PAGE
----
Blog Post
February 9, 2018

Why Does Hiring an Illustrator Cost More than Buying Stock Illustrations?

A few months ago, I had a prospective client come to me looking for me to create some illustrations for their new landing page. We chatted over email, followed by a call about their brand and what they—the potential client— were looking to accomplish. During our conversation, they seemed to be pretty excited about everything we discussed how I could help them and my initial thoughts on how we could proceed.

But when it came down to the cost of the engagement, they responded saying they were expecting something much cheaper. They said before they had come to me, they did some research of their own and even found illustrations on a few sites that they could purchase and use royalty-free but wanted it to be more custom. They wanted to pay just a little more than the royalty-free illustrations and didn’t want to hear about the differences between what I was offering and what they saw elsewhere.

So why is there such a difference in the cost for illustration? What’s the difference?

There is a vast difference between the value that illustrators create for you, the clients/partners, then what you find with “Ready to Use” or stock illustrations on sites like Stocksy or Shutterstock. When an illustrator creates illustrations for our clients, for the most part, they are helping you to develop your visual style. They create illustrations that are meant for you and your brand alone.

“I don’t know how many times I’ve gone onto blogs across the spectrum, and I see the same illustrations used again and again.”

When an illustrator works with a client, the client is getting something that fits their brand, it can be used anywhere in their materials, and most importantly, it helps to increase their brand recognition. When a brand’s style is it’s own, it gains attention from its users. Think about how many times you are surfing the web and come across illustrations like the ones below. You can recognize each of the styles as belonging to brands that you know and possibly use every day.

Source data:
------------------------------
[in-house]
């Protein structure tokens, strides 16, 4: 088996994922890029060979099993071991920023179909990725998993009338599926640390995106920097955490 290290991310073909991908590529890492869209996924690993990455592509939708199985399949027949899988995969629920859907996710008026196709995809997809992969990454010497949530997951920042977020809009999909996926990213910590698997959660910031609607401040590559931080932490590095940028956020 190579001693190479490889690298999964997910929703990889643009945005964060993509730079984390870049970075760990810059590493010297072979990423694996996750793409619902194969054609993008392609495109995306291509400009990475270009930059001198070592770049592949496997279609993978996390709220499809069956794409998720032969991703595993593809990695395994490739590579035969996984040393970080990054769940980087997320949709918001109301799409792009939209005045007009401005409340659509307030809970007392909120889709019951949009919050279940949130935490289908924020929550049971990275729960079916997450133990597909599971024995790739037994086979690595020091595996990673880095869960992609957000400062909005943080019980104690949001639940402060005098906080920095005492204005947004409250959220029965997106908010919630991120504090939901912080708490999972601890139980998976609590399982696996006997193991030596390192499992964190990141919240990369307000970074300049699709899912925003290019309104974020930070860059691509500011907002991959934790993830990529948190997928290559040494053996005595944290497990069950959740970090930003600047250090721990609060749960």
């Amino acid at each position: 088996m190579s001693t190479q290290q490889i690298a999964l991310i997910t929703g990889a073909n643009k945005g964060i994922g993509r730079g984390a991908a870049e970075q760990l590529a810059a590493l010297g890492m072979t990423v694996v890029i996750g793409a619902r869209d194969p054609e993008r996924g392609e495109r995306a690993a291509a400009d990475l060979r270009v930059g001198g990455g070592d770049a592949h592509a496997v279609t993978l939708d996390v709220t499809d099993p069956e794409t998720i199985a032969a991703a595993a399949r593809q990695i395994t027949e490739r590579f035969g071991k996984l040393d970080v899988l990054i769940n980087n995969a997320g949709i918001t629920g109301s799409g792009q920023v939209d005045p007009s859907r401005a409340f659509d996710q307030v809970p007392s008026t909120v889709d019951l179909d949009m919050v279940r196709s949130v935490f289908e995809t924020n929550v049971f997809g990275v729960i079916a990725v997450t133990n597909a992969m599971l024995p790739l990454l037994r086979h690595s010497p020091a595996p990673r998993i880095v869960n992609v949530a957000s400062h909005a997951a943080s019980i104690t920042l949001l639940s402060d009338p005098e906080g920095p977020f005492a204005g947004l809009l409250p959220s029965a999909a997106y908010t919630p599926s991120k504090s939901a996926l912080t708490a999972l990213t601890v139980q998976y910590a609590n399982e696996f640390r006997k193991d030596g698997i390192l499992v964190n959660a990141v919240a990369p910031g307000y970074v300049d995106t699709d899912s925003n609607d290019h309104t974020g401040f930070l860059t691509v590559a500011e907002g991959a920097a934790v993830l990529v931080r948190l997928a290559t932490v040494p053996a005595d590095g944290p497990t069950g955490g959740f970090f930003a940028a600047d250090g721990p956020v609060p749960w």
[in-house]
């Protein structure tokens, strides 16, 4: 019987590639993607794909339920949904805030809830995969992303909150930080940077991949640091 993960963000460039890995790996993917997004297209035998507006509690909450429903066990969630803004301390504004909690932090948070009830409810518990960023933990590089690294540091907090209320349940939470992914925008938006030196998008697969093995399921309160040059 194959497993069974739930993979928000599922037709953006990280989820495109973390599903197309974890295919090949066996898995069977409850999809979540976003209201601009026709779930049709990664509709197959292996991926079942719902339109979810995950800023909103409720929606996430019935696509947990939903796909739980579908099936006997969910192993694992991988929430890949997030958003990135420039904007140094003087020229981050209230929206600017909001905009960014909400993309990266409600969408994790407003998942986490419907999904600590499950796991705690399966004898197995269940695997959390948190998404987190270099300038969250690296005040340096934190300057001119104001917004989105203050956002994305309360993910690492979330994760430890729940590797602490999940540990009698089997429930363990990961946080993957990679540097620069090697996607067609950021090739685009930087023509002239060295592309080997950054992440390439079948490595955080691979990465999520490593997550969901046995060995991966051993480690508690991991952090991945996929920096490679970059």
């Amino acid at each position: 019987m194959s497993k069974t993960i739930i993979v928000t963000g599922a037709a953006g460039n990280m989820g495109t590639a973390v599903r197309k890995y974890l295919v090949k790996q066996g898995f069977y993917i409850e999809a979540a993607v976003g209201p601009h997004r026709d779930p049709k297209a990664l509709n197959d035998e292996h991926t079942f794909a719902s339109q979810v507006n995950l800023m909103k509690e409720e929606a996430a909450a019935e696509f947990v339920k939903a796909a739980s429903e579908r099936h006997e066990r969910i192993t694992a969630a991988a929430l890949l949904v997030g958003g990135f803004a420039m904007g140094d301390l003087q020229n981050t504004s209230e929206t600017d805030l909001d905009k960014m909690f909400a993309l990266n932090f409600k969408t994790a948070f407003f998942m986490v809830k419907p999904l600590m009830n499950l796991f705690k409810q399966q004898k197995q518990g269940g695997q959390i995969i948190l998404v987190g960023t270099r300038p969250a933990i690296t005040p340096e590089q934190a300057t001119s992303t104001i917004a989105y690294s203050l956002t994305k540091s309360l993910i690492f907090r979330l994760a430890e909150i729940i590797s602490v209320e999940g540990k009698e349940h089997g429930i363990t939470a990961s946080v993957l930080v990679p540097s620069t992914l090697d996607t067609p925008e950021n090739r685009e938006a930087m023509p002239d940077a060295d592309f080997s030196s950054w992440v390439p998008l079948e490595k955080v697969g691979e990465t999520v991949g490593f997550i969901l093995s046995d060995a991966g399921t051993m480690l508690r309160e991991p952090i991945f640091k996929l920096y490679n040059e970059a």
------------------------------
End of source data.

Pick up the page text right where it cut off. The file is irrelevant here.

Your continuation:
When you go and buy a royalty-free illustration, it’s the exact opposite. You’re not buying it, and you’re not the sole owner of that vector illustration. You are just buying the right to use it on your website, in a blog post, or if you buy an extended license on your product. This means that anyone else can also buy that illustration and use it in the same places.

I don’t know how many times I’ve gone onto blogs across the spectrum (health/fitness, design, creative, tech, etc.), and I see the same illustrations used again and again. Sometimes you can even tell where the illustrations came from just by the style they’re in or the quality of the illustrations.

When you hire an illustrator, they are there to help you craft your brand’s visual story and create the recognition that your product or service deserves. More importantly, you can safely know that the illustrations created specifically for you and you alone.

Something though that I will point out that many of you reading this article might not believe when you read it is that, sometimes, it is ok to purchase royalty-free artwork vs. working with an illustrator.

In all seriousness, not everyone has the budget to hire someone to create custom illustrations for them. Trust me when I say that is ok. The work that I do isn’t cheap, and neither is it for my other illustrator friends.

When you’re a small business or a startup, and you’re just getting going and having to drive for Lyft to keep the lights on, then it’s perfectly reasonable to purchase stock artwork. I had a call over the summer, where this startup founder told me how he worked all day at a small agency in San Francisco and drove for Lyft at night to fuel his weekend startup.

Did I sit there and explain to him how much my services would benefit him and guilt-trip him into spending a couple of weeks wages from Lyft to have me create some artwork for his brand? Hell no. I instead spent an hour helping him find royalty free artwork that would fit his initial needs.

There are many pros and cons to both sides of the coin here. In the end, it comes down to the situation that you find yourself in, the client. If you’re starting and have little funding, then royalty-free artwork may be the right thing for you. But if your business is growing or you have seed money, then it might be more beneficial to you to hire an illustrator and help them develop your brand’s story.

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